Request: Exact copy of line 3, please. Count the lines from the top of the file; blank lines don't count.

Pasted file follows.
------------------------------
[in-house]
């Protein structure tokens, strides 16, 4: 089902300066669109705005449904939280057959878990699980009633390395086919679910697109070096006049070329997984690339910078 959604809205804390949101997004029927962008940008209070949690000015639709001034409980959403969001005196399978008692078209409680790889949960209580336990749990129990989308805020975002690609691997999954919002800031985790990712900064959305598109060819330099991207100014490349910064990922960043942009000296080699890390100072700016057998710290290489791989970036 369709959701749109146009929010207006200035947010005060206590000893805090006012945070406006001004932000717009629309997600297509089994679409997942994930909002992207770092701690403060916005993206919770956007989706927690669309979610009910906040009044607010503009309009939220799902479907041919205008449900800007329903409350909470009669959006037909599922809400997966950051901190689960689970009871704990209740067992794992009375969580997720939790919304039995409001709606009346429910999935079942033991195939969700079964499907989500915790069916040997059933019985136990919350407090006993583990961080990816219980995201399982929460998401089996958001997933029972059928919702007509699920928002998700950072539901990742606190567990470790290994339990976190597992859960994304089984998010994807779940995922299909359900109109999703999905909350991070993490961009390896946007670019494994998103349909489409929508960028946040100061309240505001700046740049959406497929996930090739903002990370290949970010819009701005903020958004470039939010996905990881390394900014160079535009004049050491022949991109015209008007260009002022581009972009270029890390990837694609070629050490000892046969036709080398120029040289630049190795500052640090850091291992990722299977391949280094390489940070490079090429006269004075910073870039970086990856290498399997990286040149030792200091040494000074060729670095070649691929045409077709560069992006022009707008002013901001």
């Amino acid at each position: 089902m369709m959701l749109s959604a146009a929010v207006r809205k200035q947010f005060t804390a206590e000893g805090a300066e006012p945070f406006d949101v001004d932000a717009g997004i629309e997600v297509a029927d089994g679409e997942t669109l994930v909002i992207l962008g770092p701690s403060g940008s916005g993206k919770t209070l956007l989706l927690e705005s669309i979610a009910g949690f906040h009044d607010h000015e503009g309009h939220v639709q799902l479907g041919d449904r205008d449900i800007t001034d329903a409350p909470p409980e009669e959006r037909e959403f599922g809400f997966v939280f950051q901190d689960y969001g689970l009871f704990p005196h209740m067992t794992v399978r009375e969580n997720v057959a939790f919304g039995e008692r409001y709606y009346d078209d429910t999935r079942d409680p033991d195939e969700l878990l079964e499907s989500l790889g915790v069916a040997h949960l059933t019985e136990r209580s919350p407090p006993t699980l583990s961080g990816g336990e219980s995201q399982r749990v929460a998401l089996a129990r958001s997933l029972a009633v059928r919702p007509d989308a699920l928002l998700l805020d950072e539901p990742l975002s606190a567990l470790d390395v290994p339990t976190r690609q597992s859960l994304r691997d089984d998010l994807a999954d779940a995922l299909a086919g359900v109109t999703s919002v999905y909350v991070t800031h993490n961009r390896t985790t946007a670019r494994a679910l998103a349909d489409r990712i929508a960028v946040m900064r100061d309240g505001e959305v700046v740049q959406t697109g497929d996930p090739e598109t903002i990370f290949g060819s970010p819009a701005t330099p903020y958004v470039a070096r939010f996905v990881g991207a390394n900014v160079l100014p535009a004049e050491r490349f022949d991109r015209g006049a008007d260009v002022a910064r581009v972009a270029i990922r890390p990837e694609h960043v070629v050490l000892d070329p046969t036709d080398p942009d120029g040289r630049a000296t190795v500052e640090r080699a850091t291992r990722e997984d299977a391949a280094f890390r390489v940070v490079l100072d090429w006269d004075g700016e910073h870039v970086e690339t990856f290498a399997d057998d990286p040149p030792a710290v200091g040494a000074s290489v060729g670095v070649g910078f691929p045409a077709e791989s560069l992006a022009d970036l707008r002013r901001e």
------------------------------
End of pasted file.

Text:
């Amino acid at each position: 089902m369709m959701l749109s959604a146009a929010v207006r809205k200035q947010f005060t804390a206590e000893g805090a300066e006012p945070f406006d949101v001004d932000a717009g997004i629309e997600v297509a029927d089994g679409e997942t669109l994930v909002i992207l962008g770092p701690s403060g940008s916005g993206k919770t209070l956007l989706l927690e705005s669309i979610a009910g949690f906040h009044d607010h000015e503009g309009h939220v639709q799902l479907g041919d449904r205008d449900i800007t001034d329903a409350p909470p409980e009669e959006r037909e959403f599922g809400f997966v939280f950051q901190d689960y969001g689970l009871f704990p005196h209740m067992t794992v399978r009375e969580n997720v057959a939790f919304g039995e008692r409001y709606y009346d078209d429910t999935r079942d409680p033991d195939e969700l878990l079964e499907s989500l790889g915790v069916a040997h949960l059933t019985e136990r209580s919350p407090p006993t699980l583990s961080g990816g336990e219980s995201q399982r749990v929460a998401l089996a129990r958001s997933l029972a009633v059928r919702p007509d989308a699920l928002l998700l805020d950072e539901p990742l975002s606190a567990l470790d390395v290994p339990t976190r690609q597992s859960l994304r691997d089984d998010l994807a999954d779940a995922l299909a086919g359900v109109t999703s919002v999905y909350v991070t800031h993490n961009r390896t985790t946007a670019r494994a679910l998103a349909d489409r990712i929508a960028v946040m900064r100061d309240g505001e959305v700046v740049q959406t697109g497929d996930p090739e598109t903002i990370f290949g060819s970010p819009a701005t330099p903020y958004v470039a070096r939010f996905v990881g991207a390394n900014v160079l100014p535009a004049e050491r490349f022949d991109r015209g006049a008007d260009v002022a910064r581009v972009a270029i990922r890390p990837e694609h960043v070629v050490l000892d070329p046969t036709d080398p942009d120029g040289r630049a000296t190795v500052e640090r080699a850091t291992r990722e997984d299977a391949a280094f890390r390489v940070v490079l100072d090429w006269d004075g700016e910073h870039v970086e690339t990856f290498a399997d057998d990286p040149p030792a710290v200091g040494a000074s290489v060729g670095v070649g910078f691929p045409a077709e791989s560069l992006a022009d970036l707008r002013r901001e």